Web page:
Thursday, August 18, 2005

Electric Bike Test Drive

My Sparrow languishes in Ed's garage waiting on parts that maybe are no longer being made, but we can't reach the company that makes the controllers because they are in some sort of transition. This is the problem with driving a car for which there is no company to call for support. If no part can be found, I'm hoping we can manufacture the needed part like the Cubans do for their classic 50's cars.

Owning a Sparrow definitely means having back-up wheels. One of the alternative vehicles I looked at was Mike Skeeter's recumbent bicycle with ad-on motor. Mike has been working on this project for ten years in his garage in Palo Alto. He himself uses the various prototype bikes for almost all his transportation needs. When I met him, he and his girlfriend were both riding on the bike. She was sitting in his lap. They had just spent the day riding to the coast, which means a long climb over the Santa Cruz Mountains.

Mike told me that his transportation concept was based on caloric intake vs. weight of vehicle to be moved. Basically he meant that we should really be measuring our transportation needs in terms of how much fuel it takes to transport ourselves in our vehicles rather than how much horse power we can access while moving. Do we want to be a bird or a dinosaur?

What I really wanted to know was what it was like to ride one of his bikes, so I dropped by his garage for a test drive. He outfitted me with a bike with one motor. His ride had two, but was heavier (100lb). I had no problem getting the hang of it and we headed for the nearest hill. The bike made it up Page Mill at a moderate 15 mph. After a half hour or so of travel, the motor quit on me. This is the problem with his one-motor bikes, he told me. They overheat and quit.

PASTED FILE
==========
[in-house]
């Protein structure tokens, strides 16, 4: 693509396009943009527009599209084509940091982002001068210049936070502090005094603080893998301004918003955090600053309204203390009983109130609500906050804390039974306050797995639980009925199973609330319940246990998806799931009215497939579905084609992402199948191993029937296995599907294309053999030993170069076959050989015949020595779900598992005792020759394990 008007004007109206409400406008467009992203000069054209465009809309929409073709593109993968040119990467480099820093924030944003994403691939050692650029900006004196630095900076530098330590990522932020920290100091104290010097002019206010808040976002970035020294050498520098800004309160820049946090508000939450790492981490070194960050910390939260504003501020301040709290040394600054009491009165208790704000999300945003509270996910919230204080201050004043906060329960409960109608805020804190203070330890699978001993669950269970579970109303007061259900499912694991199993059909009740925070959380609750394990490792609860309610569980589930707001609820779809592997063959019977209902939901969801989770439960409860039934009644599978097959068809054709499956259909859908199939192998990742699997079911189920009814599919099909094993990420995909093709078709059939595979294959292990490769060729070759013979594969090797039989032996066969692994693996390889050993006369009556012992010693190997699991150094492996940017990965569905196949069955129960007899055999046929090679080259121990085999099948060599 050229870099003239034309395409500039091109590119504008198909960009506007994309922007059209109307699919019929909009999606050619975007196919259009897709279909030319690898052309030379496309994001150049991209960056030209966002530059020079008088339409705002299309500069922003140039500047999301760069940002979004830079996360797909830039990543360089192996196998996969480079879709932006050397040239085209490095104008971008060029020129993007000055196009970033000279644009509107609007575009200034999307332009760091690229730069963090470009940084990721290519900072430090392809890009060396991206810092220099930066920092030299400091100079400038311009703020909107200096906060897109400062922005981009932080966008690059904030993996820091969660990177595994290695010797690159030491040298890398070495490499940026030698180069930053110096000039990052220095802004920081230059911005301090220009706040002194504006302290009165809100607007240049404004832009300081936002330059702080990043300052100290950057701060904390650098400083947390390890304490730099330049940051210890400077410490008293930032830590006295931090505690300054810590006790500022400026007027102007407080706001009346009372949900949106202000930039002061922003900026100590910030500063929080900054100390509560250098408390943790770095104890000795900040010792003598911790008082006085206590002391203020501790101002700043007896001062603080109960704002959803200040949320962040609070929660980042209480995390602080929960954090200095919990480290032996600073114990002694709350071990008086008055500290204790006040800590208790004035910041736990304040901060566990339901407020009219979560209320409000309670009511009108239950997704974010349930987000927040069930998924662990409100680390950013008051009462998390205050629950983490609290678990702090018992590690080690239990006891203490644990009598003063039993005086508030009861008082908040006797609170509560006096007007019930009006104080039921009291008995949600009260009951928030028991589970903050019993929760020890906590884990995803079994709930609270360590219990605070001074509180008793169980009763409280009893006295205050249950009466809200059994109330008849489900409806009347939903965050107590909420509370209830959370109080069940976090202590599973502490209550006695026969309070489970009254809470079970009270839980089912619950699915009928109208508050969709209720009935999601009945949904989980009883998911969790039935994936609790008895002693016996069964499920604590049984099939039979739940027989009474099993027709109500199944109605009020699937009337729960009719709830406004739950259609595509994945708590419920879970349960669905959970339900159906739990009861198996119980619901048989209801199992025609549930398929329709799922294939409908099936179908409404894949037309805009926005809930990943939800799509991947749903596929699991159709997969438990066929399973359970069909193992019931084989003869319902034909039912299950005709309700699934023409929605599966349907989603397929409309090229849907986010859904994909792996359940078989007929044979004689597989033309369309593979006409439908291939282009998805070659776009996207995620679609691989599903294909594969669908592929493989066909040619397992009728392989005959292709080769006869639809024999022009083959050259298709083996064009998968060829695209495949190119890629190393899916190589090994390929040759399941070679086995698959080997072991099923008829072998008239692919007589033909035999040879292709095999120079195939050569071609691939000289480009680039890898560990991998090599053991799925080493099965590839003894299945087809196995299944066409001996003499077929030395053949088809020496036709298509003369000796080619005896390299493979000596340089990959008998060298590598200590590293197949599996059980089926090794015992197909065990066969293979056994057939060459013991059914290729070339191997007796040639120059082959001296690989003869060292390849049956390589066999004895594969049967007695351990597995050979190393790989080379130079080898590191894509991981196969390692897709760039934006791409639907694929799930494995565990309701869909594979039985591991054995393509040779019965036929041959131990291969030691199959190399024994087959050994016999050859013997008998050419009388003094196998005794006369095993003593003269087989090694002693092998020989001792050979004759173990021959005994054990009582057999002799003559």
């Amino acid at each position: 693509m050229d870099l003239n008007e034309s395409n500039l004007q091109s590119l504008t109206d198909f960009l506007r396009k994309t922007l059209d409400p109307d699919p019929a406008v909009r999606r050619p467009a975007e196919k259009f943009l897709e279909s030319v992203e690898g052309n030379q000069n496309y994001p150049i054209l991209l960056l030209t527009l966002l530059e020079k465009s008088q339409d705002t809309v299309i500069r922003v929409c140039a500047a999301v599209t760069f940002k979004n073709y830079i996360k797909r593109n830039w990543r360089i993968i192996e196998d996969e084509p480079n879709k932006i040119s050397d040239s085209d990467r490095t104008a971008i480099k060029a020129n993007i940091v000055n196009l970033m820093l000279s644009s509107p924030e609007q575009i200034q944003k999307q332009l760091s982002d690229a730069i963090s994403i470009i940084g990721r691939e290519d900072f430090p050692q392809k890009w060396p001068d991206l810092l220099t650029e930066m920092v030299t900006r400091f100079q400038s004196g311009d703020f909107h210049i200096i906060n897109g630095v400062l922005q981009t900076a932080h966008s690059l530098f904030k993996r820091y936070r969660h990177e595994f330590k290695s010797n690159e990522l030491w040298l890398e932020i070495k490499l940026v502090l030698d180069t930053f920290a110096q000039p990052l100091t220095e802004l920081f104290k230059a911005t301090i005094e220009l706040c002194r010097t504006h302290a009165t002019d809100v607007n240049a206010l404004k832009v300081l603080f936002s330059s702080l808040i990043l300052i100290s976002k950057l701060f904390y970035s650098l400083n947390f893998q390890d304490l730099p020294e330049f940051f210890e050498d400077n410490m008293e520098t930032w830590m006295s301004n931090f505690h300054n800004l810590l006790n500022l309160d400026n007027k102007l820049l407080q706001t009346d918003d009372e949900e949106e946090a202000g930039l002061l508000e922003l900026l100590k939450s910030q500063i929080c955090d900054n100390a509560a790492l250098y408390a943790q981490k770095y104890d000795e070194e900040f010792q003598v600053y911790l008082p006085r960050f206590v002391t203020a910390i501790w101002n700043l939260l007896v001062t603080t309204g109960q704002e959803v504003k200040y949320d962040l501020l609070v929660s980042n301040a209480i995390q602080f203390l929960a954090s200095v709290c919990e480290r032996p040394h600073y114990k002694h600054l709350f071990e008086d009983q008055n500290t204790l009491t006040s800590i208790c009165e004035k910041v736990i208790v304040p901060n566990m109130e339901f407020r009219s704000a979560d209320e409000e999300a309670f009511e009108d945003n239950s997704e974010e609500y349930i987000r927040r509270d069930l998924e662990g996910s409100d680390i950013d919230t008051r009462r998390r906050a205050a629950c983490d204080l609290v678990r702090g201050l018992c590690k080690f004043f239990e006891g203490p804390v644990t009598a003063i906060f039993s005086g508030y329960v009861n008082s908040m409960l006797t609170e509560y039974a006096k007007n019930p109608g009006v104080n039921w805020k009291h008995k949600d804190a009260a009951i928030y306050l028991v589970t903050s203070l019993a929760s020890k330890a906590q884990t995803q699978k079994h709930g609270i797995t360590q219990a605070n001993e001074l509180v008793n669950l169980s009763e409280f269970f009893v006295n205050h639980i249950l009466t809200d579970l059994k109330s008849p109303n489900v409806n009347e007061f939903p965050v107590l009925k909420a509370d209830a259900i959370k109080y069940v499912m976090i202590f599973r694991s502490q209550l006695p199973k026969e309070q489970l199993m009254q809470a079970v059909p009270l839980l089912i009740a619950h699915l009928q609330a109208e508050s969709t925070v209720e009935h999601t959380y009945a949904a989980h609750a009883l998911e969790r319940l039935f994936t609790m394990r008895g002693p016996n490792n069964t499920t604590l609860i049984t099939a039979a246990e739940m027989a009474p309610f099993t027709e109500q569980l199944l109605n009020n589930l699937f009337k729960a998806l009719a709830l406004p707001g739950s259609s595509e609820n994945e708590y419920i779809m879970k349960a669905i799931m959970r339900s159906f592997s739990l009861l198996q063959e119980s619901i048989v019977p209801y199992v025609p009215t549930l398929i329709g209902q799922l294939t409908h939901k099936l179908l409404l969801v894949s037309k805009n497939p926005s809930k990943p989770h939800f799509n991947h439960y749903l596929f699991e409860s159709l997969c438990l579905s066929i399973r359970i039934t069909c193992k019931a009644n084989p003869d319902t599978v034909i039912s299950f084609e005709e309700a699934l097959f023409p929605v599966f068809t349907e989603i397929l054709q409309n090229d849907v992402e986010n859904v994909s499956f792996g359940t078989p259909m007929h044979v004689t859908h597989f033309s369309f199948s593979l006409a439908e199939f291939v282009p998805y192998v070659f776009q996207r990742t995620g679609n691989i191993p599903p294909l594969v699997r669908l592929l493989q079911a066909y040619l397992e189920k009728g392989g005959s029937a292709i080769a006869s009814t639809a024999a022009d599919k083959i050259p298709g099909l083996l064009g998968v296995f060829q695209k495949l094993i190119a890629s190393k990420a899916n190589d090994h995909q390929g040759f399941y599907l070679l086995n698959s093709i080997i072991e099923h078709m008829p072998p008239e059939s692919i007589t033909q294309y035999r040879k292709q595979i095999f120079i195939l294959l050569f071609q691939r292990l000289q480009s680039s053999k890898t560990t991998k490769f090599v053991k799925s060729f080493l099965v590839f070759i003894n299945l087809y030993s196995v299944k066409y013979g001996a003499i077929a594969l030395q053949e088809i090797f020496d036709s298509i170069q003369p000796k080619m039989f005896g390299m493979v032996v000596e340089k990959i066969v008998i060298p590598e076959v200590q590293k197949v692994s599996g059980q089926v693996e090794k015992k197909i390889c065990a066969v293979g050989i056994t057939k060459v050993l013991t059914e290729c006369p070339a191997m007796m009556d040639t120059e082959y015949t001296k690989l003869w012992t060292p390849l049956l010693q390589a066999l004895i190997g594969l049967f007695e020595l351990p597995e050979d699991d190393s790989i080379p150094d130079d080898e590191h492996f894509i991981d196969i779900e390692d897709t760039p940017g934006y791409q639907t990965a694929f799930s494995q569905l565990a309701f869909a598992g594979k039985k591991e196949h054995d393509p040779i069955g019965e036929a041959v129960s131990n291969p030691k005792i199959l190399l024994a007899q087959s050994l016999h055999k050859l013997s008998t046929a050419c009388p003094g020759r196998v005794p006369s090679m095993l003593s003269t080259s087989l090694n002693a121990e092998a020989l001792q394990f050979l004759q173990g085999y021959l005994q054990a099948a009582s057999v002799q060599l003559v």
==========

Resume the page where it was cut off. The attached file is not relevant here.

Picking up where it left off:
So we biked back (I pedaled) to the garage and I got on a bike with two motors. The idea was to switch between motors so they don't overheat. This was fine, but the heavier bike made it harder to maneuver when it was stationary. This raised the issue of safety. Hanging out on the road, especially the expressways we were traveling on in the bike lane, made me nervous. More so than when I rode a motorcycle (back in my bad ass, black leather days). At least on a motorcycle you can keep up with traffic and ride in the car lanes.

While I loved the concept of a recumbent bike with electric power, I felt too vulnerable on the road, more so than on a regular bicycle. Mike explained to me that recumbent bicycles were outlawed from competitive bicycle races precisely because they gave the rider so much more power. It was considered an unfair advantage! It was also argued that if recumbent bicycles were allowed in competitions the race would be more about the technology of the vehicle than the prowess of the rider. Maybe so. But on the street, a regular bicycle definitely has an advantage over the recumbent in that you can look at motorists from on high and this, I felt, was a psychological advantage. I much preferred to stare down at drivers to make sure they were going to give me the right of way.

The other issue about riding a motorized bicycle was that it was fine to be under the power of the motor, but when I had to pedal, I felt let down. Then when I was pedaling I wanted to keep pedaling for the exercise. I could probably get used to this, but it made me realize that having both was mostly cool in theory (because you're never out of power) and not as much fun in practice. Plus having both pedals and a motor made these vehicles more expensive. Mike wanted $5,000 for one of his. Another maker, Giant bicycles, also makes a semi-recumbent with a lithium battery for $2,200 and it was a finished vehicle. Mike's strapped together contraptions were not and I did not have the heart to point that out.

In the end I ordered an eGo Cycle for just over $1,000. This would give me the mobility of a motorized bicycle which could take hills and still be light enough to take on the BART and maybe even on the train. I would still have to live within its limited range of under 20 miles, but I wouldn't want to ride what was basically a moped for much further than that.